Friday 17 December 2010

marilyn in a tutu

Marilyn Monroe, Ballerina Sitting, 1954, New York City

I adore this tulle wrapped Marilyn..

It was 9 September, 1954 when Marilyn Monroe, in New York to film  The Seven Year Itch, arrived at fashion photographer  Milton H. Greene’s studio to sit for a series of portraits that would juxtapose the starlet with an unadorned wicker chair. Greene’s pictures had appeared in Vogue, Life and Harpers Bazaar and he eventually became Monroe’s business partner. His sensitivity and boyish charm were the ideal antidote to Monroe’s insecurity and neediness and, in front of his lens, she was candid and relaxed.

He’d ordered a white dress from designer  Anne Klein for the shoot, but the tutu’s bodice was too tight. Instead of scrapping it Monroe held herself in the tutu, creating the famous ‘ballerina’ portraits that conjure up a sense of bittersweet fragility, sensual innocence and a whiff of Hollywood heartbreak.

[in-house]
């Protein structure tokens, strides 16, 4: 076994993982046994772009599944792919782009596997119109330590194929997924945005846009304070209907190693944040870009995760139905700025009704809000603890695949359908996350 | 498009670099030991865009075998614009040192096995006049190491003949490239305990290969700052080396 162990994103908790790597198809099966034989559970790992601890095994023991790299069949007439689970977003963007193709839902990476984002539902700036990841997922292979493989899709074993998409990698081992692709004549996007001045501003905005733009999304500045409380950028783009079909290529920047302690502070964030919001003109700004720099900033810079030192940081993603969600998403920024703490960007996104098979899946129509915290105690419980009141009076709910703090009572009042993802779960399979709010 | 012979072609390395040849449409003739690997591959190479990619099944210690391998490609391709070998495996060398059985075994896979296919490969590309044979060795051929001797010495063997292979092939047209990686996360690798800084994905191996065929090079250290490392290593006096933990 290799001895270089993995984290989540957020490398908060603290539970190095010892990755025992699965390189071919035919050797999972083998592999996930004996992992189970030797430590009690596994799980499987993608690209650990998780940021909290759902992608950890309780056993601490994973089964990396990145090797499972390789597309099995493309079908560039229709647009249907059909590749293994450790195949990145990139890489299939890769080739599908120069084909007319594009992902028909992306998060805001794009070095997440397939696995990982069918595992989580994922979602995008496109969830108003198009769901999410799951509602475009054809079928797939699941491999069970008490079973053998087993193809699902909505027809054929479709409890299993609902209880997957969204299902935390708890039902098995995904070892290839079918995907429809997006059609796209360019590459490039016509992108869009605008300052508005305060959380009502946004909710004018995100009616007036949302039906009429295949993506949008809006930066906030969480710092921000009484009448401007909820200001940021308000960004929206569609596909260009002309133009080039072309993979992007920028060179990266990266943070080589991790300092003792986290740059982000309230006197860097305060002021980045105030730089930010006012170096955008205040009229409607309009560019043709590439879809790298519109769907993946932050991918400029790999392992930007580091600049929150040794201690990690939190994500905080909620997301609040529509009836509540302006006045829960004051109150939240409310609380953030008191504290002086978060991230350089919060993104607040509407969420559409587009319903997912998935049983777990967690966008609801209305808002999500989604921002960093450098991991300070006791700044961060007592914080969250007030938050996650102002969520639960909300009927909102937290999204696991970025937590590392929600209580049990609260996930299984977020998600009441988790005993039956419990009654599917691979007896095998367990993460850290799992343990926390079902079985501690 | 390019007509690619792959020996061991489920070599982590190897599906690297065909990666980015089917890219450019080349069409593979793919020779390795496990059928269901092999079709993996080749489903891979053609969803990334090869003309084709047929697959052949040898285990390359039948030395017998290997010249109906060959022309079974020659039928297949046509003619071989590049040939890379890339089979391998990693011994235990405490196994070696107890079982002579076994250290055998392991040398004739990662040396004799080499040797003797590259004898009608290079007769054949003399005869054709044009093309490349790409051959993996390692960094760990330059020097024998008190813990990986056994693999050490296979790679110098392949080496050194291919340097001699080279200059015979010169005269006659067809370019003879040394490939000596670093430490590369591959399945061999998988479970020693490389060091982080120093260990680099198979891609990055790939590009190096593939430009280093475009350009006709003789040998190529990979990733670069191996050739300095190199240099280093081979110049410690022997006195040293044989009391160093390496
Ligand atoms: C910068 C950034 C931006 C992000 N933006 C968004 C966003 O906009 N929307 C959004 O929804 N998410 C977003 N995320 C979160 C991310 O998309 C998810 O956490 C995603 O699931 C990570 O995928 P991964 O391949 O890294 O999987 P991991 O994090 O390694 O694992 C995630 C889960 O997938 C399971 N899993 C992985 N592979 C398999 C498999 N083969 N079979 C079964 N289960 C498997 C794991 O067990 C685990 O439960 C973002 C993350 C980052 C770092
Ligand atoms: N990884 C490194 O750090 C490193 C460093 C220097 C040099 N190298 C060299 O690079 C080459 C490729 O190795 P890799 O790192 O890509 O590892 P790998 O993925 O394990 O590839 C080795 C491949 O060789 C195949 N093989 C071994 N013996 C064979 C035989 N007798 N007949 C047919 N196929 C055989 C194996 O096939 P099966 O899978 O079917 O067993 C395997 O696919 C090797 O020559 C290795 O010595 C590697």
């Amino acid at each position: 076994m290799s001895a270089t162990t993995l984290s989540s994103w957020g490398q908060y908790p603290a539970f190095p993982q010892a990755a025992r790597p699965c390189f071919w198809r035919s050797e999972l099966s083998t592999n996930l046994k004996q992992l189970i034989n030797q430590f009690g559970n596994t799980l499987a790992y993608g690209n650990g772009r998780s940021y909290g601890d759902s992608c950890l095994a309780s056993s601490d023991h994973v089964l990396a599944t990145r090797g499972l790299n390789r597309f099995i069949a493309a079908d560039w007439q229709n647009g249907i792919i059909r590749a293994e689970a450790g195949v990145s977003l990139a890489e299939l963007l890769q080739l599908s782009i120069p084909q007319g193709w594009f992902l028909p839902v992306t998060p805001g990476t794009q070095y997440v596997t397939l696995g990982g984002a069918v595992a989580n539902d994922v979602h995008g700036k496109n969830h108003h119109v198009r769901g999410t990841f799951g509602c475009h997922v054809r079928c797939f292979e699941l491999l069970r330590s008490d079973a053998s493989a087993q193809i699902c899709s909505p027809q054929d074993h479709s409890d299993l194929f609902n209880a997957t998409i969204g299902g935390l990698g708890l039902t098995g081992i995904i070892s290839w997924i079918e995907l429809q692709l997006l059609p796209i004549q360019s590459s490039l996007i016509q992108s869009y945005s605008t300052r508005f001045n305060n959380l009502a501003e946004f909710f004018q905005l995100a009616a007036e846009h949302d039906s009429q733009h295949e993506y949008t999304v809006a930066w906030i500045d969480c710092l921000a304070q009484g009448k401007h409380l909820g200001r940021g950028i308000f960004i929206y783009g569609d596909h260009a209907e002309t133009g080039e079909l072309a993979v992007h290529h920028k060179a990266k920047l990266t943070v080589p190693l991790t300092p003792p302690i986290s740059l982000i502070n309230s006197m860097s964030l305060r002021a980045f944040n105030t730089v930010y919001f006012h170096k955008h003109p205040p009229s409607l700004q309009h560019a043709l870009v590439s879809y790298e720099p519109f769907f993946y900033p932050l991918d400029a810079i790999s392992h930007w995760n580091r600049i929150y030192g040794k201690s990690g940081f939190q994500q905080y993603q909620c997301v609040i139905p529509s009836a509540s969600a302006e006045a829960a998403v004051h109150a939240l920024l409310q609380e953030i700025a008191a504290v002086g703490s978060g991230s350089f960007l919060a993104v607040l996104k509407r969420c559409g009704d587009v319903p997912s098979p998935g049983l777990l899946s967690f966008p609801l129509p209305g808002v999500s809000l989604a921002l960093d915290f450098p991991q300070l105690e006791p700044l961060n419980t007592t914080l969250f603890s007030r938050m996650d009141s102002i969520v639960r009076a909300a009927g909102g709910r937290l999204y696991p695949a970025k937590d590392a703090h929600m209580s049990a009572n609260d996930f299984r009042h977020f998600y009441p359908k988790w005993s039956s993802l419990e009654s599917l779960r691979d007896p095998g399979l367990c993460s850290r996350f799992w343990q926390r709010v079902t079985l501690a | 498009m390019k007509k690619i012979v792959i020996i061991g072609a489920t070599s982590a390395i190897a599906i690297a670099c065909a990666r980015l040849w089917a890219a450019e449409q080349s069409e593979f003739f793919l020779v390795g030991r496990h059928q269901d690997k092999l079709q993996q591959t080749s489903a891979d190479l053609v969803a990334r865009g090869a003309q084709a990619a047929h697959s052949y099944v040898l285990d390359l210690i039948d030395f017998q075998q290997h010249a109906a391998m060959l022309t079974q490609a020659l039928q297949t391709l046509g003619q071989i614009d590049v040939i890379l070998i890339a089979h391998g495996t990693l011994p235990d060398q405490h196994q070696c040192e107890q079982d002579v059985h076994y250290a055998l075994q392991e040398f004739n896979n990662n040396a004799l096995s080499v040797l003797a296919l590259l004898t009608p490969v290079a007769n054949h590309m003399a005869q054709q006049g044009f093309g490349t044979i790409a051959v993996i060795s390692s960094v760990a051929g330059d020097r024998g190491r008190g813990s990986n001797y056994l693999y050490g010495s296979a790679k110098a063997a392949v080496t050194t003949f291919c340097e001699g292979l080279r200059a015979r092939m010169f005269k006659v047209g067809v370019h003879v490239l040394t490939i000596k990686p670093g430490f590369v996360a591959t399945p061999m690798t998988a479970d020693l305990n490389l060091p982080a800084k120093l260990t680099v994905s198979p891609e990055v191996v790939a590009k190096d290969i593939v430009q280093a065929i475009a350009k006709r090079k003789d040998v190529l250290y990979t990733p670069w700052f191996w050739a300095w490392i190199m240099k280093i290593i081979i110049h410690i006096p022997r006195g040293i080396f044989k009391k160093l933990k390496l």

Unlike Grace Kelly, Audrey Hepburn and Elizabeth Taylor, Monroe never studied ballet (she admitted to struggling with choreography, particularly in  Gentlemen Prefer Blondes) but the transformative power of the tutu rendered the photographs emblematic of ballet and dance. In Milton’s Marilyn: The Photographs of Milton H. Greene, author James Kotsilibas-Davis says the poignant images “became more generic portraits of a dancer to challenge even the sketches of Degas”.

{Image Marilyn Monroe. Photography by Milton H. Greene, Text reposted from via behind ballet}


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